Rhetorical Fallacies Flashcards Preview

English Language > Rhetorical Fallacies > Flashcards

Flashcards in Rhetorical Fallacies Deck (18)
Loading flashcards...
1

guile or trickery or a false or a mistaken idea; have the appearance of truth but are erroneous

fallacy

2

"to the man;" an argument that criticizes an idea by pointing something out about the person who holds the idea rather than directly addressing the actual merit of the idea

ad hominem argument

3

tempts us to agree with the writer's assumptions based on the authority of a famous person or entity on his/her own character (when the writers are well-known)

argument from authority/argument from false authority

4

based on assumption that whatever has not been proven false must be true (or what has not been proven true must be false)

appeal to ignorance

5

argument in which someone assumes that parts (or all) of what the person claims to be proving are proven facts; vouching for/accepting as true a concept that isn't proven

begging the question

6

a statement that does not logically relate to what comes before it

non sequitur

7

a consideration of only the two extremes when there are one or more intermediate possibilities

false dichotomy

8

suggests dire consequences from relatively minor causes; "give an inch, they take a mile"

slippery slope

9

the sometimes unintentional setting up of a cause-and-effect relationship when none exists; one event can happen after another without the first necessarily being the direct cause of the second

faulty causality

10

an oversimplification of an opponent's argument to make it easier to attack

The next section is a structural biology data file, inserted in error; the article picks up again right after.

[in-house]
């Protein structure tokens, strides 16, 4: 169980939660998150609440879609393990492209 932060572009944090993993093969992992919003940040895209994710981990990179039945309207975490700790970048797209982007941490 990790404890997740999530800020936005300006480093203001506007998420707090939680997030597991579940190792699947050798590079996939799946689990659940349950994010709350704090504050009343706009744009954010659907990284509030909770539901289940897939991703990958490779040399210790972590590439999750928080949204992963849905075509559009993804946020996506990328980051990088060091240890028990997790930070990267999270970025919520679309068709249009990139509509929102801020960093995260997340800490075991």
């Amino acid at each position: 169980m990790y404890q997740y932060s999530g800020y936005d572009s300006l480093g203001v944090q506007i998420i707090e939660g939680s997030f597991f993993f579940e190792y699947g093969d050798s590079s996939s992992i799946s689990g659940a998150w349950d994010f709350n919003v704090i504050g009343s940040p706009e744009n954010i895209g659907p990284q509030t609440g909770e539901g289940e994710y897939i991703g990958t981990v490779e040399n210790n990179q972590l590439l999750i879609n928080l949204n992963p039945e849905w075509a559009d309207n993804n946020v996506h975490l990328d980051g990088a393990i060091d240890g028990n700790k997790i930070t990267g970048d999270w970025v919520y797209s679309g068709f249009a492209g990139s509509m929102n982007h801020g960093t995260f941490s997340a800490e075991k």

straw man argument

11

help explain that causal arguments are often flawed because the opposite is just as plausible

reverse causation

12

a tactic that attempts to appeal to the hearts of readers so that they forget to use their minds

sentimental appeals

13

attempts to shift attention away from an important issue by introducing an issue that has no logical connection to the discussion at hand

red herring

14

used to frighten readers or listeners into agreeing with the speaker; often used when the speaker does not have logical arguments to fall back on

scare tactics

15

encourages the listener to agree with a position because everyone else does

bandwagon appeals

16

doesn't allow for the discussion because the speaker presumes that his/her beliefs are beyond question; "I'm correct because I'm correct"

dogmatism

17

telling part of the truth while deliberately hiding the entire truth; similar to lying by omission

equivocation

18

an illogical, misleading comparison between two things

faulty analogy